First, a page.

As the owner of a professional services firm, I decided late last year that we needed to do a better job of promoting our services.  I know other firms similar to ours that receive quite a bit of attention in the media, and they seem to be expanding at a faster pace than we are, so it definitely seemed like the thing to do.  We interviewed several firms – small, medium and large – and chose the largest firm because it seemed to have the most to offer.  They touted their contacts at The New York Times and The Wall Street Journal and gave us every indication that we would be featured in those national newspapers.  Unfortunately, after six months our total media coverage has been a small feature in a local business publication.  We are very disappointed and have decided to end our public relations program entirely.  Is this a common occurrence?  Why did this happen?

In answer to your direct question:  This is not a common occurrence, but it does happen all too often.  Unfortunately, it usually happens to business owners who have never before used any type of public relations service.  If your knowledge of public relations and what it can accomplish comes from what you see on television or in the movies, you may think that PR people can pick up the phone and news people will come running.  If only it were that easy!

It is rare that a small firm or a startup gets covered in major national newspapers, and for a public relations firm to dangle that idea in front of you was very misleading.  If, in fact, they promised you editorial coverage, they are in violation of the requirement to “accurately define what public relations activities can accomplish,” as listed in the code of ethics of the Public Relations Society of America, the professional membership organization for PR professionals.

Rather than giving up on having a public relations program, why not think about what you really want to gain from it?  You seem to want to expand your business.  By that, do you mean simply to have more clients?  Or do you have a specific type of client that you would like to work with?  Once you have determined the type of client you want to reach, you will need to have your PR firm work with you to design the right kinds of messages and media outlets to effectively reach them.  At that point, you should expect to see some kind of Action Plan with tactics, activities and timetables.

Your public relations program – whether undertaken internally or by an outside firm – should be viewed as an ongoing enterprise.  It’s all about reputation building and reputation maintenance, and that takes time.

Should you hire an outside firm, or go the DIY route?  Here are a some guidelines.

Posted by Margot Dimond

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If it sounds like it’s too good to be true….

National PublicityPicture this:  You have a relatively new business – one that has received some positive publicity.  But nothing has prepared you for a call from a television production company that wants to feature you on a national television show.  Wow – What luck!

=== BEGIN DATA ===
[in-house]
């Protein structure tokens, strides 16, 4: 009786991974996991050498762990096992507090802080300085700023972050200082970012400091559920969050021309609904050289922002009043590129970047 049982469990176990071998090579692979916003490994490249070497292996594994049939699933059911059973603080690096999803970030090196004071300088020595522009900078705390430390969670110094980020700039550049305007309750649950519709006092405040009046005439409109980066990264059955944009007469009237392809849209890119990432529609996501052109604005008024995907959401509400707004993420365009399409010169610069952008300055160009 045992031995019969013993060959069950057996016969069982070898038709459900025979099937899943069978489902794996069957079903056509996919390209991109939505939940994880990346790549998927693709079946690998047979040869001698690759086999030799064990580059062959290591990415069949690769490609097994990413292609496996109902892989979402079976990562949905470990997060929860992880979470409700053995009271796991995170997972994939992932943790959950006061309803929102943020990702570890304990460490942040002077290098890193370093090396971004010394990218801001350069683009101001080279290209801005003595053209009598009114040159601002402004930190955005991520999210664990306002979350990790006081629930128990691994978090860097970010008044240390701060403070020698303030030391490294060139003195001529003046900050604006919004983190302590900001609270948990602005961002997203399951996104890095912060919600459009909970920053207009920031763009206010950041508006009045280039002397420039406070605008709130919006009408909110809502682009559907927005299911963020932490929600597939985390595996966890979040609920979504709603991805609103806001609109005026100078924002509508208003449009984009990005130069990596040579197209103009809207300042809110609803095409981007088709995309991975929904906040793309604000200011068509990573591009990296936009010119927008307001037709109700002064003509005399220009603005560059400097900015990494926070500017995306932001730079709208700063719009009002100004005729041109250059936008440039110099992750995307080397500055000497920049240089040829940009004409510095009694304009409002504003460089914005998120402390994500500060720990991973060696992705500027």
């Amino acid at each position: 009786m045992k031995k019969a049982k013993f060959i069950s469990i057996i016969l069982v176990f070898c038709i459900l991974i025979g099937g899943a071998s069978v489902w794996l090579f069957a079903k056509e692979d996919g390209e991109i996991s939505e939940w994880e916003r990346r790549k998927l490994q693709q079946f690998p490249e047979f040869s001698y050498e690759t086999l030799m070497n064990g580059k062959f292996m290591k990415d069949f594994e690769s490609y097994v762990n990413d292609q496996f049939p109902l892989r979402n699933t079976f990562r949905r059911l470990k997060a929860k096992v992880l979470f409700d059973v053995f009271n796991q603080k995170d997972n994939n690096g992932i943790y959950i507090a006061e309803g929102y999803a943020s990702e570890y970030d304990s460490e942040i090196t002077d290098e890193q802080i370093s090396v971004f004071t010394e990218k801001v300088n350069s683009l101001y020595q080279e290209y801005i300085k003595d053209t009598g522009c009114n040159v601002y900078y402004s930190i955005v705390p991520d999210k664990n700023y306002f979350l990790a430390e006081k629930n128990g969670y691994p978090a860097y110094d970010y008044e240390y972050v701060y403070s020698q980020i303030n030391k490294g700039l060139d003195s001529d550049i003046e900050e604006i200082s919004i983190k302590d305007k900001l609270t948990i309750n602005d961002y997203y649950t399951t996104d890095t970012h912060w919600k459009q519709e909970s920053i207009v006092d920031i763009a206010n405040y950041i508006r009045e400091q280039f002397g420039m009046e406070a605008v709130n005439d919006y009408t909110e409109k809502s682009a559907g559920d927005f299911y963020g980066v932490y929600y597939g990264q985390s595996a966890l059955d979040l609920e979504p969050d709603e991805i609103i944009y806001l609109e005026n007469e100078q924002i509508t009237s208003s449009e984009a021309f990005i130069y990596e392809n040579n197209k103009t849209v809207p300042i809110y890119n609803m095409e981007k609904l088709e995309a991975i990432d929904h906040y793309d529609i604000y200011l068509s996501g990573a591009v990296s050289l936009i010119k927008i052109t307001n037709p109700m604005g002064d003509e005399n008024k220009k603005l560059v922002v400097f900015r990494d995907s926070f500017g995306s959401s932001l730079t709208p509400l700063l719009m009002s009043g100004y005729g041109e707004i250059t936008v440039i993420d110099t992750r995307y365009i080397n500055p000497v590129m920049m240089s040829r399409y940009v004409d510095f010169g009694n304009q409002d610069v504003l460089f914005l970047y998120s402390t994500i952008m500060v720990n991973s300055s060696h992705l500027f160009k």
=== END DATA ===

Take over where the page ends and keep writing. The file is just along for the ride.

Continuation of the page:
You haven’t heard of this program, but the producer drops the name of a famous broadcaster and indicates that he or she is affiliated with the program.  You are impressed.  The producer sets up an interview day and time for you because they have to see if you are a “good fit” for the program.  During the interview, you are told that you will be responsible for paying $20,000 in production fees to produce your feature story.  Apparently, being a “good fit” means being willing to pay.

This month, one of our clients received two of these calls.  Our client refers all calls from the news media to our office, and we check out the media outlets and reporters with which we are unfamiliar to see if they are legitimate and, if so, what kind of stories they do.

These callers gave us pause.  For one thing, they didn’t want to talk to the public relations person; they only wanted to talk to the CEO.  That’s a red flag.  Most reporters or producers do not object to having their interview requests screened by a public relations person.

Second, in each case, the “producer” said he wanted to interview the CEO to see if the company would qualify for their program.  This is nonsense.  By the time reporters call for an interview, they already are interested in doing a story.

After investigating, we discovered that these programs were “pay for play” schemes.  Pay for Play in the media has been around for quite some time, but never promoted in such an underhanded way.  Many magazines – especially trade magazines – will tell you upfront that if you buy an ad you can get editorial space as well.  The same goes for infomercials – those paid-for time slots that promote products in a talk show setting.  But only in the past few years have we seen this type of deceptive approach.